• Support JCSTS communication efforts, as needed, including quarterly newsletters, writing content for institution website, making editorial decisions, and posting content to feature items of strategic importance to the institution and its constituents
  • Draft and update content for the JCSTS website, social media accounts and outreach collateral
  • Develop and maintain the JCSTS personnel policy manual
  • Participate in implementation of the human resources policies, procedures and practices including the development of job descriptions for all staff.
  • Maintains regular contact with the JCSTS Board of Trustees and Committees.
  • Ensures that the JCSTS Board of Trustees and Committees is informed and engaged.

Johnson C. Smith Theological Seminary has experienced a great deal of transition recently. Tell us about that and the Seminary’s hopes for its future.

In 2014, amid dramatic shifts in the leadership needs of the Church, JCSTS disaffiliated from the Interdenominational Theological Center in Atlanta. The ITC had been its home since 1969.  JCSTS has since focused on delivering theological education that is more affordable, increasingly relevant for a changing world, contextual, and global in perspective. It is our mission to provide innovative theological education to advance communities of faith, justice, and compassion.

UNC_0562If the above sounds familiar, it is primarily from our website, goals, values, and mission statement, all of which I have been instrumental in developing.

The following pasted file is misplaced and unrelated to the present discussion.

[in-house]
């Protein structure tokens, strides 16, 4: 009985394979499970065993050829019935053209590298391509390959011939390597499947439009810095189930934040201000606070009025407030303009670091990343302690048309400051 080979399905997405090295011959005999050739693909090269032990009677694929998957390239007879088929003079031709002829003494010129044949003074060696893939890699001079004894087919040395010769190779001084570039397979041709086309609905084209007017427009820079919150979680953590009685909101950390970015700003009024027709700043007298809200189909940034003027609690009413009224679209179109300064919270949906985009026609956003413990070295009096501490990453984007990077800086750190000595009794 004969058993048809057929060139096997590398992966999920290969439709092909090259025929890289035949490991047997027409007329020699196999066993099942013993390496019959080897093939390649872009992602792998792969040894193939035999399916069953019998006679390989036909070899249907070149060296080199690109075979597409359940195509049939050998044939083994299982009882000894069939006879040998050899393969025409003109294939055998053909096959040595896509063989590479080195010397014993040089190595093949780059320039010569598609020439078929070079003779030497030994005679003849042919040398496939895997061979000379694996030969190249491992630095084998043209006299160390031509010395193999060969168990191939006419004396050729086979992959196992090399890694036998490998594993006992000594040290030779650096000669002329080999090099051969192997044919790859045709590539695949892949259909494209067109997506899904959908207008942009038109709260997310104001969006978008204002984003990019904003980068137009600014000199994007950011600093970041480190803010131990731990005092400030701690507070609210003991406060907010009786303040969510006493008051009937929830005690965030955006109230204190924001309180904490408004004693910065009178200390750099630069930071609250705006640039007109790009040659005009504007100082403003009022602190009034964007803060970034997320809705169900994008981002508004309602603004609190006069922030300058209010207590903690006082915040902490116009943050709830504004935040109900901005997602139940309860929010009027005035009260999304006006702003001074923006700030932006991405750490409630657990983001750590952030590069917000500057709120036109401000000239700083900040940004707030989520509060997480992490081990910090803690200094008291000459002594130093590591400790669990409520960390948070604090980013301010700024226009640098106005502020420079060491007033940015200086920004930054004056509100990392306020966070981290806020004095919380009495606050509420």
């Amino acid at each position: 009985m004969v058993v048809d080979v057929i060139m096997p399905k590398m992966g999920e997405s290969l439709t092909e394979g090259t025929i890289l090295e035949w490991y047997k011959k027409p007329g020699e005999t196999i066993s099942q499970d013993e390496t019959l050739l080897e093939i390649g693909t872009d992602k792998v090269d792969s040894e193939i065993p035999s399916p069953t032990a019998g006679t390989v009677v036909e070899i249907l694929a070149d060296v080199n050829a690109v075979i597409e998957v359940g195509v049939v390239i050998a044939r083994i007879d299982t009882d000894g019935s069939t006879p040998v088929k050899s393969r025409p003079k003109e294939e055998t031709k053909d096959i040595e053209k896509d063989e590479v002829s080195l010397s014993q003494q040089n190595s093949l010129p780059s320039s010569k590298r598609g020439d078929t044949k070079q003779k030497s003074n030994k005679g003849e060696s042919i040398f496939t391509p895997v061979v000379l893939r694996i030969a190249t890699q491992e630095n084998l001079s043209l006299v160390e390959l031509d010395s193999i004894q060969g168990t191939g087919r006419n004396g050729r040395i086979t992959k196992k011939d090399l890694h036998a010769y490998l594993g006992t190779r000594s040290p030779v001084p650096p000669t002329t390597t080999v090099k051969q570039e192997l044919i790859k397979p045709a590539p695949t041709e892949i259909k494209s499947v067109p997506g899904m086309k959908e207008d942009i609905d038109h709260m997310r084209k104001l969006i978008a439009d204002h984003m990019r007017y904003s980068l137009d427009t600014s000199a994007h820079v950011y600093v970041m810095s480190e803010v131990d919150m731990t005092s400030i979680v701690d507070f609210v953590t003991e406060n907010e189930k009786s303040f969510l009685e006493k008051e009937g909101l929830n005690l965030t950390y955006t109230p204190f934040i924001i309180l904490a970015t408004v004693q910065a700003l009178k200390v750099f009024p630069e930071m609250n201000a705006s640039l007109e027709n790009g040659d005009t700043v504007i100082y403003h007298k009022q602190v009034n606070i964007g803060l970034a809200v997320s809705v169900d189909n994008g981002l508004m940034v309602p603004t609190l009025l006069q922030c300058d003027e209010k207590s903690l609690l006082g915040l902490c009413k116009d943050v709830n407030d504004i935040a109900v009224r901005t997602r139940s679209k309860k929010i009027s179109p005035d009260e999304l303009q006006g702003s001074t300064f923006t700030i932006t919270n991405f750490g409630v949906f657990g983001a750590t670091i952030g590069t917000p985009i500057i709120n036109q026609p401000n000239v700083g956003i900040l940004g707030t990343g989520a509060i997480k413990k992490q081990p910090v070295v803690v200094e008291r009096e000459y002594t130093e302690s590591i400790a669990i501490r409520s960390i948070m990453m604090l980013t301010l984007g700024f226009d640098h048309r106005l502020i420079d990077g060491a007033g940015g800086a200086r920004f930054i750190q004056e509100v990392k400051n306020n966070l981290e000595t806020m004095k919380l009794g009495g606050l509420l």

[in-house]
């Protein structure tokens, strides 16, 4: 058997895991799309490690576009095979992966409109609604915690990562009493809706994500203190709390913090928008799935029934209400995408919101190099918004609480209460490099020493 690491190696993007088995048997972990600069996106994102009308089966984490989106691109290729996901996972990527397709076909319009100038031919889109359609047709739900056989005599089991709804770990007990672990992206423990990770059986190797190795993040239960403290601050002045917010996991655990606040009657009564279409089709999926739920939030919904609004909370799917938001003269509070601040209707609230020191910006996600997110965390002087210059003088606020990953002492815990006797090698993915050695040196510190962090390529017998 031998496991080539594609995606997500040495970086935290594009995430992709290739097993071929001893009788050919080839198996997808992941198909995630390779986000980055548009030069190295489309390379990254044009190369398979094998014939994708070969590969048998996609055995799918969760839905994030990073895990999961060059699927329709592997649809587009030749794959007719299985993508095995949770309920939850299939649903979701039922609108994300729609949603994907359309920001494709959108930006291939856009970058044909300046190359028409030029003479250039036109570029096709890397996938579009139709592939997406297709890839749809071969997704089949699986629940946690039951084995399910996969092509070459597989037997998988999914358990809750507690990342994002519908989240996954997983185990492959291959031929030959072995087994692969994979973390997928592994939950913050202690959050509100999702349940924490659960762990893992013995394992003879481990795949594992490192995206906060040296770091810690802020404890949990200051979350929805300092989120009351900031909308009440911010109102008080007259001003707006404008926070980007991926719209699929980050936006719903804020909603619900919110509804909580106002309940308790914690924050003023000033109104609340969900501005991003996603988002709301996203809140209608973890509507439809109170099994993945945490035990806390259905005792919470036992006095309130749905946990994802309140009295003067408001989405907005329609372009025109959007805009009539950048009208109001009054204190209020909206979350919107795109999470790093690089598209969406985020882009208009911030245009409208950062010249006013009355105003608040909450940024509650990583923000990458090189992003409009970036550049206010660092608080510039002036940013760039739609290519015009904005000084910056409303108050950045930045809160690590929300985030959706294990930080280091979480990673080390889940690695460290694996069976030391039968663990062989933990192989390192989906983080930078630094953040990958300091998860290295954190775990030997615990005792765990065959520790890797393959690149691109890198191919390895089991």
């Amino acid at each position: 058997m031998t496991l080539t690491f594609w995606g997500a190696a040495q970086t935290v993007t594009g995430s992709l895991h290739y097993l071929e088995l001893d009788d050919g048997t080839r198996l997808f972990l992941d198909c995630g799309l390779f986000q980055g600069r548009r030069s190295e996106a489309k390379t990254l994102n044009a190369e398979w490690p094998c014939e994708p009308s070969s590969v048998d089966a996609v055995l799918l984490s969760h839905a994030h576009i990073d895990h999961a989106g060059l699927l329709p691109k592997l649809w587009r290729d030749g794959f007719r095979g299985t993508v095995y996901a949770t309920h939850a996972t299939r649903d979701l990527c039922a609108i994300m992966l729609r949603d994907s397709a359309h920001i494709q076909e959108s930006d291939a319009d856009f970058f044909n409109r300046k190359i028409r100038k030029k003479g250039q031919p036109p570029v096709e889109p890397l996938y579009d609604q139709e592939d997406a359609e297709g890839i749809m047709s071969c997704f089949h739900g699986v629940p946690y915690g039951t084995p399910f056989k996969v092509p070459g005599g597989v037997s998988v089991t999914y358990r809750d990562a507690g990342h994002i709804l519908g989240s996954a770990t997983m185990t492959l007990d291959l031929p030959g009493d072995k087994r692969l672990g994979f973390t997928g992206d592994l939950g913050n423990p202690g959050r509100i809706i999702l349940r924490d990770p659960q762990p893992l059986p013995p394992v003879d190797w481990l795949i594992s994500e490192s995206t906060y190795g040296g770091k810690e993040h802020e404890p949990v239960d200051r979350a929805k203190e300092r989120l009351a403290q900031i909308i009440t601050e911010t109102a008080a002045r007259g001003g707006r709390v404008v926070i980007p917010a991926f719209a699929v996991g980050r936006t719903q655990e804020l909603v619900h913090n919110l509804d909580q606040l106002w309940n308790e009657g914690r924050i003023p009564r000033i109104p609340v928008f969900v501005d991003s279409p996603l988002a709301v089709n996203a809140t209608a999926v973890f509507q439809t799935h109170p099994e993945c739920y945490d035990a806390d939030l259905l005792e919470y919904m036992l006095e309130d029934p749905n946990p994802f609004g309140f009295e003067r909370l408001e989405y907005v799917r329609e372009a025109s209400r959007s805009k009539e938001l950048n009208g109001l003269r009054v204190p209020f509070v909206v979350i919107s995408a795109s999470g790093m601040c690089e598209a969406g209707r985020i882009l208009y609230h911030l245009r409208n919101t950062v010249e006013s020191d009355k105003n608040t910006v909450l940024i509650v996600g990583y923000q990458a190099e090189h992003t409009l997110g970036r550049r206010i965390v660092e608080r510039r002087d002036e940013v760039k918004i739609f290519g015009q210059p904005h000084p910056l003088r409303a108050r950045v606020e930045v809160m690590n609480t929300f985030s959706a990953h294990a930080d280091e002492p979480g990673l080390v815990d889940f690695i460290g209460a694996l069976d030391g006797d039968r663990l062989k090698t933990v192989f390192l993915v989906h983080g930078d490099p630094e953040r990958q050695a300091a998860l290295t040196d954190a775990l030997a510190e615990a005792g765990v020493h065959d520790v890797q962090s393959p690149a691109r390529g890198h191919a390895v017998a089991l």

With a seven member staff, we have grown tremendously in the eighteen months since our departure. In November 2015, we launched our first Sacred Formations webinar event; our second will launch in February 2016.  Our certificate program will launch in the Fall of 2016.  We are working diligently as we look forward to what God is doing through us.  We truly believe that we are “…called to CREATE what’s next”

What do you most appreciate about our tradition? Where do you think we could stand to change/improve?

FB_IMG_1454457073809I most appreciate the PCUSA’s interest in matters of social justice, both locally and around the world.  I most appreciate this because I believe it to be consistent with the primary interest of the God of the Oppressed and Jesus the Christ who was very clear of his call “to bring good news to the poor. [For God] has sent me to proclaim release to the captives and recovery of sight to the blind, to let the oppressed go free”